The plaintiffs alleged that News Corp. had made an agreement with shareholders in order to obtain their assent for the transfer of domicile, that even if the court were to find that this agreement did not constitute an enforceable contract, that plaintiffs had relied upon the company’s promise to their detriment (“promissory estoppel”), and that News Corp. had either made the promise in bad faith, or that they had been in violation of their duty to shareholders by failing to keep their promises. The shareholders expressed no opposition to the pill itself, and indeed, many would be likely to support it if it were allowed to come to a vote, if the purpose were to prevent only a creeping takeover iof the company, without a full bid. But they were never given the option of agreeing to the pill, or to its duration. Now, they simply want to compel News Corp. to keep its corporate governance promises.
News Corp.’s response has been interesting. They have argued that the promise was not a promise, merely a statement of a change in current practice, presumably addressed to no one in particular, revocable at any time for any reason, and that shareholders had no business considering this a promise. Further, they have argued that a board cannot bind itself by a promise to shareholders, and that absent a change in the company by-laws, shareholders are being unreasonable in assuming that a promise made by a board and by its chief executive was in any way to be depended upon, no matter how solemnly given, in any circumstances whatsoever. The promise is literally not worth the paper it is printed upon.
To institutional investors, accustomed as they are to exchanging millions of shares of stock and tens or hundreds of millions of dollars upon a simple phrase spoken over the telephone, this position is triply dismaying. If business cannot be conducted without negotiated contracts in every instance, no one can trust anyone, and transactions must slow almost to a stop. If the research and due diligence they are obligated to perform on behalf of their beneficiaries cannot rely upon verbal assurances, almost any investment not based entirely upon a company’s already audited results could be deemed ‘imprudent.’ And if any discussion involving corporate governance must require a change in a company’s charter or by-laws, most of the advances made in governance in most countries since the 1930s may be discarded, and any future discussions would have to take place entirely through an army of lawyers and with the threat of an outright proxy battle. In order to avoid the minor inconvenience of consulting and possibly having to persuade their shareholders, News Corp. is instead proposing that relations between shareholders and boards henceforth take place under circumstances more appropriate for war than for a discussion between property owners and their managers. It is a complete throw-back.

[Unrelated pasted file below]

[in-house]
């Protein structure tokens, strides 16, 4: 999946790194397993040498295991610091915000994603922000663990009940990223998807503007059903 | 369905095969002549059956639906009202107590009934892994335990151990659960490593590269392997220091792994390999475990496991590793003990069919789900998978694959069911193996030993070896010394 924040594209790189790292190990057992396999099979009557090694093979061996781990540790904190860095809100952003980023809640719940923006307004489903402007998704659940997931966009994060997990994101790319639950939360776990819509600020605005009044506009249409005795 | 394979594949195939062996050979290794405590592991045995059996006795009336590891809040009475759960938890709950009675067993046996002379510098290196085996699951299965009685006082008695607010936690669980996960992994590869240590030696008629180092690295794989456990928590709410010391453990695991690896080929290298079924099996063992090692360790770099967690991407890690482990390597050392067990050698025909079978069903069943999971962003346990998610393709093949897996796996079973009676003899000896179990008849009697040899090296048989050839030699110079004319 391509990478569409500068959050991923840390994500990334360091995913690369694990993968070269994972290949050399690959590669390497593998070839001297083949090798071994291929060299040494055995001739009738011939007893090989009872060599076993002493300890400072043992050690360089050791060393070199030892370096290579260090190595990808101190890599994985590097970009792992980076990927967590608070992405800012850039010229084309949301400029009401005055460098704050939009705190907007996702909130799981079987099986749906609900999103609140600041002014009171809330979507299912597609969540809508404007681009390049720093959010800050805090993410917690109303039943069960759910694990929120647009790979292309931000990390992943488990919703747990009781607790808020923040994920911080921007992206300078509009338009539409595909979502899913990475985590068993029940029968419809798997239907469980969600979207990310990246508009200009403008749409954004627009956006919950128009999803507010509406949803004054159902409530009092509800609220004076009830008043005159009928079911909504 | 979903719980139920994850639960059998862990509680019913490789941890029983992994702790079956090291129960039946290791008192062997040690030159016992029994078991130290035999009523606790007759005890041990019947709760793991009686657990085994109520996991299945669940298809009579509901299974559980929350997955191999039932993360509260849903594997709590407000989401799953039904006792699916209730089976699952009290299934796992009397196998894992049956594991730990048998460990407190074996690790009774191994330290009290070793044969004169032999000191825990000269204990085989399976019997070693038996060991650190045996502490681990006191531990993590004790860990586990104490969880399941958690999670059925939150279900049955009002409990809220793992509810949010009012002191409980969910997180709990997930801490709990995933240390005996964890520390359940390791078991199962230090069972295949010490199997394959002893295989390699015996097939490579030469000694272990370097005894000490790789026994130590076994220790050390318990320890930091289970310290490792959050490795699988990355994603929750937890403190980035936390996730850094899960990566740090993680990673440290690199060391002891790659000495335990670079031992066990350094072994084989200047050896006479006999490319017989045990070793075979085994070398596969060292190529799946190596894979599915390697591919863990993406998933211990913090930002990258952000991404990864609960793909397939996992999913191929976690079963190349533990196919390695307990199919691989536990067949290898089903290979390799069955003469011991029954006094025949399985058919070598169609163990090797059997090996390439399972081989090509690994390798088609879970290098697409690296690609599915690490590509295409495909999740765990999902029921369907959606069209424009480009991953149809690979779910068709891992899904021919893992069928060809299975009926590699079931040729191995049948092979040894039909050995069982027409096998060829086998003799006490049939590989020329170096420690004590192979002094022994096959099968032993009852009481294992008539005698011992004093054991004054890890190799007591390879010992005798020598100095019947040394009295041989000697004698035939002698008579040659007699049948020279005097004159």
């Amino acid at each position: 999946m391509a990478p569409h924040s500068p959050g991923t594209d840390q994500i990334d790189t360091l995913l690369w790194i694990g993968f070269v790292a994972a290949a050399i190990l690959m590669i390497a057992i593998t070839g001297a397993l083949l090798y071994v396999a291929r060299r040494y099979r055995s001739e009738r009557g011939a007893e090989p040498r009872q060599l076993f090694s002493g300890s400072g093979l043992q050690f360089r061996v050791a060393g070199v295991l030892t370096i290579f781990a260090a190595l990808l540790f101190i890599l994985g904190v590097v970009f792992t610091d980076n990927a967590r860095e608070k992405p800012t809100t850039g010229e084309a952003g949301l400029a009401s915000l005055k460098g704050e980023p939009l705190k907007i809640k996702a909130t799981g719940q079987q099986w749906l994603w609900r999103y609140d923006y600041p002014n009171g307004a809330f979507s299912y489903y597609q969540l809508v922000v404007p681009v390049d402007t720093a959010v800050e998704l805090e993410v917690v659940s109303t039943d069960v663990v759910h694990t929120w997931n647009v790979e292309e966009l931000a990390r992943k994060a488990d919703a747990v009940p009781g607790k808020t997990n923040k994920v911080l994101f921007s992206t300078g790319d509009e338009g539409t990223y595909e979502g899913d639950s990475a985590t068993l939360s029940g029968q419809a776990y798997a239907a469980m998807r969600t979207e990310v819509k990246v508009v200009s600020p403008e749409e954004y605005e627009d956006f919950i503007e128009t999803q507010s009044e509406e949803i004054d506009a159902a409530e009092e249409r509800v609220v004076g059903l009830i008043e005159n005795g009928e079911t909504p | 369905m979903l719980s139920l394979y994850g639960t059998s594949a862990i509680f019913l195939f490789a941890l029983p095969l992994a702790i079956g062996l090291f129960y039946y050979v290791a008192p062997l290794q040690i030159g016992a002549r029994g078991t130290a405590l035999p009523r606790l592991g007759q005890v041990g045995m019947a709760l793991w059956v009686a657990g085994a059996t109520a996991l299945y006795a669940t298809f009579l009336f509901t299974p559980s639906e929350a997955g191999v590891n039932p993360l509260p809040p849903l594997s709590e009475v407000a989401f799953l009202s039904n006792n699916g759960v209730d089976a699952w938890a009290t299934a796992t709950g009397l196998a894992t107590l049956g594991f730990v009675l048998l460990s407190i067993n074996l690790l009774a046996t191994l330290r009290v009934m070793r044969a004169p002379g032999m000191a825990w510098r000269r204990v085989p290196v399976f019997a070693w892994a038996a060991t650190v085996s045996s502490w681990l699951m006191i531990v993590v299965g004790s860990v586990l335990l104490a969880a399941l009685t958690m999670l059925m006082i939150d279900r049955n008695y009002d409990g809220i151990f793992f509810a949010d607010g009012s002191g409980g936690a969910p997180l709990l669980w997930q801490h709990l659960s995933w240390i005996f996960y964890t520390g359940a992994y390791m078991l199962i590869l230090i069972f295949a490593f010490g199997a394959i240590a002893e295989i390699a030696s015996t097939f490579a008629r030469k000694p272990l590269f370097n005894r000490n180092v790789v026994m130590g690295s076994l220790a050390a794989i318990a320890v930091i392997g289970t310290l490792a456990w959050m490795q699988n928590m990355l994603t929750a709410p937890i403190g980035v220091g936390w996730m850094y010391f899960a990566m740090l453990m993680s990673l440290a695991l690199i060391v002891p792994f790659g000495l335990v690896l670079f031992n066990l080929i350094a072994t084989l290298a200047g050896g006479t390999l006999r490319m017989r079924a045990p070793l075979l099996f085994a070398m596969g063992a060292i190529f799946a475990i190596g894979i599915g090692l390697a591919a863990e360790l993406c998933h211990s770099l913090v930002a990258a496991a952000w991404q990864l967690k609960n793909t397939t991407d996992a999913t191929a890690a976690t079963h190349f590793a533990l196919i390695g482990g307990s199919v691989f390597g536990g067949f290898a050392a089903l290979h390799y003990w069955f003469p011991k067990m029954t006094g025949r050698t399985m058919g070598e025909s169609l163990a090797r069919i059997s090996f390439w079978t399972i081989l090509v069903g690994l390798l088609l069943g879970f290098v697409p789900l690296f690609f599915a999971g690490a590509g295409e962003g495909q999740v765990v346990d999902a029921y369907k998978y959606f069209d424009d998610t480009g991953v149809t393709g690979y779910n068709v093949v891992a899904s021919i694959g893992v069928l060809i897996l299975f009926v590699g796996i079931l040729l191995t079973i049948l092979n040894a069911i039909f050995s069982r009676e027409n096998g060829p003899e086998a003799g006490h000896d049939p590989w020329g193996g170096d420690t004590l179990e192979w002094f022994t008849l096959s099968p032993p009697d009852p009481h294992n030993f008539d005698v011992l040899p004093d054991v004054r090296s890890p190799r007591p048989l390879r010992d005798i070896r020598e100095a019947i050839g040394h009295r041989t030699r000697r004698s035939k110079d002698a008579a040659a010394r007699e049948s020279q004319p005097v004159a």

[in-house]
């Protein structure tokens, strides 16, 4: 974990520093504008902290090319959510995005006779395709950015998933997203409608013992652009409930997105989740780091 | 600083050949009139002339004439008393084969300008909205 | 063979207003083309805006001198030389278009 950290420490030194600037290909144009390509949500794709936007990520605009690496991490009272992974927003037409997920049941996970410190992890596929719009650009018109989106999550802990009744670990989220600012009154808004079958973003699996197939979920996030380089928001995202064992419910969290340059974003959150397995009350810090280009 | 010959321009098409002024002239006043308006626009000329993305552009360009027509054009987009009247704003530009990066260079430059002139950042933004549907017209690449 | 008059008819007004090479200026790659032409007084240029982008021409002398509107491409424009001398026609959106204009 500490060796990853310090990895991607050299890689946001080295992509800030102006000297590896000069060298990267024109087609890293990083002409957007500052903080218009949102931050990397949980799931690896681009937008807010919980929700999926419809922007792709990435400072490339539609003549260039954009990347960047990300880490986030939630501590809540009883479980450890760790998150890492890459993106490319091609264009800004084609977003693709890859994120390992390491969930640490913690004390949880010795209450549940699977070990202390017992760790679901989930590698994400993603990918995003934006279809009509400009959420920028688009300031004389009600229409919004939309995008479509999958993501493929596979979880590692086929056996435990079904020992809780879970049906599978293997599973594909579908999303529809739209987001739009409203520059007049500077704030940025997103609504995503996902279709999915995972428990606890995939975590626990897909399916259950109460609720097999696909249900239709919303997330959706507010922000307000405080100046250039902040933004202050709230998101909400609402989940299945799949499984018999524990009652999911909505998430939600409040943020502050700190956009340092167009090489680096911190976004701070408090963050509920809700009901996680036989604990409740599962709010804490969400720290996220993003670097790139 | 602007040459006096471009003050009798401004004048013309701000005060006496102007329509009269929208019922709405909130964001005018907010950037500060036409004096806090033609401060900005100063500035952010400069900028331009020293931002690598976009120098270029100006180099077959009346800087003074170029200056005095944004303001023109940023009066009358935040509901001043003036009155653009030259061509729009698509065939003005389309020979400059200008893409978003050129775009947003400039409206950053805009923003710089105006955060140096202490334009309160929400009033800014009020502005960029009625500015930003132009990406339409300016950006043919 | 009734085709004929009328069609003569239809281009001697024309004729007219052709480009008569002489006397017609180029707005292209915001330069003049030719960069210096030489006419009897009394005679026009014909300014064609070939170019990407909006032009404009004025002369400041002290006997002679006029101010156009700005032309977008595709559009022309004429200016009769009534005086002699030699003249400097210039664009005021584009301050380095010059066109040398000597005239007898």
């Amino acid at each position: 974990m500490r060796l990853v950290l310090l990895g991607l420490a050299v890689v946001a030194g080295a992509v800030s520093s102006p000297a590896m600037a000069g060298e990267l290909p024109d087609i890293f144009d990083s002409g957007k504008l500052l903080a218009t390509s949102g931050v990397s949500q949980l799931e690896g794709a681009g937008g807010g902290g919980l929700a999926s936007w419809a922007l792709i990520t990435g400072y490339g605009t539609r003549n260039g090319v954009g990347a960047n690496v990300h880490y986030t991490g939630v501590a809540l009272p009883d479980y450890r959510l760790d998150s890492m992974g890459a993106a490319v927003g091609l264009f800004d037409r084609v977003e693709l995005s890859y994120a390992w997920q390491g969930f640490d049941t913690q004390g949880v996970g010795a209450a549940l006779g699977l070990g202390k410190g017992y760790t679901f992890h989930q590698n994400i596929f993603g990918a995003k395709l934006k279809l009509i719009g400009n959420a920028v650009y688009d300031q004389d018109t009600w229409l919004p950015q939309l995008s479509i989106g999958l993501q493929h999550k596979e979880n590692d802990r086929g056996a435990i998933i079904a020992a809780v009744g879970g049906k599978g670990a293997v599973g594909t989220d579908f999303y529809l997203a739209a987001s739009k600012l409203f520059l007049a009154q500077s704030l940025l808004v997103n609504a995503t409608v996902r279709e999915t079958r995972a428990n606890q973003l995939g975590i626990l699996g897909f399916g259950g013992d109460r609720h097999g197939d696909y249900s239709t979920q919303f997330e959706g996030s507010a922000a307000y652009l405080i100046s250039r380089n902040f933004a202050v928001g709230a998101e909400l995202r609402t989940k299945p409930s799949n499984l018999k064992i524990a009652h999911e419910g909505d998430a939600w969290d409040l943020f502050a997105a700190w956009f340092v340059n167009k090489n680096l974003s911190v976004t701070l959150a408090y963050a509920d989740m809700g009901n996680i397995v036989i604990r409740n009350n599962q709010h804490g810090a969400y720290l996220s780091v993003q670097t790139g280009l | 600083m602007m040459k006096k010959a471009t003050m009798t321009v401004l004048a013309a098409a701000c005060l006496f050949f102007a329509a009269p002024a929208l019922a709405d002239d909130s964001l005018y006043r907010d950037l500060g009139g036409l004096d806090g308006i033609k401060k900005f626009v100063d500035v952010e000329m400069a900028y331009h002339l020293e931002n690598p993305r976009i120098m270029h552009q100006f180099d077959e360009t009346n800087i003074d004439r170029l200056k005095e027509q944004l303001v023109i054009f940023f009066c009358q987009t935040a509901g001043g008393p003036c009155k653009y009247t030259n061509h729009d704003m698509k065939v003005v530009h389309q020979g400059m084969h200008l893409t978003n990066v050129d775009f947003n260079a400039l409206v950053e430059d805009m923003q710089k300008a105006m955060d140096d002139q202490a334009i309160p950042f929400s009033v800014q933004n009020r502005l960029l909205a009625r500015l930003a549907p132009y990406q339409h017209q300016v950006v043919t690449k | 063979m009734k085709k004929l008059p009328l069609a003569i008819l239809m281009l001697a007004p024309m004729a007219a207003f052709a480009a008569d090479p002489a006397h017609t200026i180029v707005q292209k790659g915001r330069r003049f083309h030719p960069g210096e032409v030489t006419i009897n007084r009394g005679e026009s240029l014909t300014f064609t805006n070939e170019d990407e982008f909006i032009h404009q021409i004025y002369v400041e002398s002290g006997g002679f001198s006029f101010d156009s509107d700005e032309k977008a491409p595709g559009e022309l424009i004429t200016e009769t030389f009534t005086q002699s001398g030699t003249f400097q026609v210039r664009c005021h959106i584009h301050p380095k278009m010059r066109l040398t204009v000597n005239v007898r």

News Corp. has tried to argue publicly that the plaintiffs in this action are few and unimportant, with no more than 1% of the company’s equity, and that the majority of shareholders support their behavior in this matter. Aside from the fact that the justice of a case should not depend upon a referendum of all possible parties in interest, there is the fact that many more shareholders are upset by this case than the company will admit. First of all, at least two of the plaintiffs—the Netherlands’ ABP, the world’s largest pension fund, and Britain’s Hermes, the largest institutional investor in the U.K. and possessor of by far the largest and most proactive corporate governance staff in the world—are not to be so casually dismissed. Britain’s USS, the U.K. counterpart to TIAA-CREF, and Australia’s UniSuper and PSS/CSS are similarly not to be written off casually as ‘small institutions.’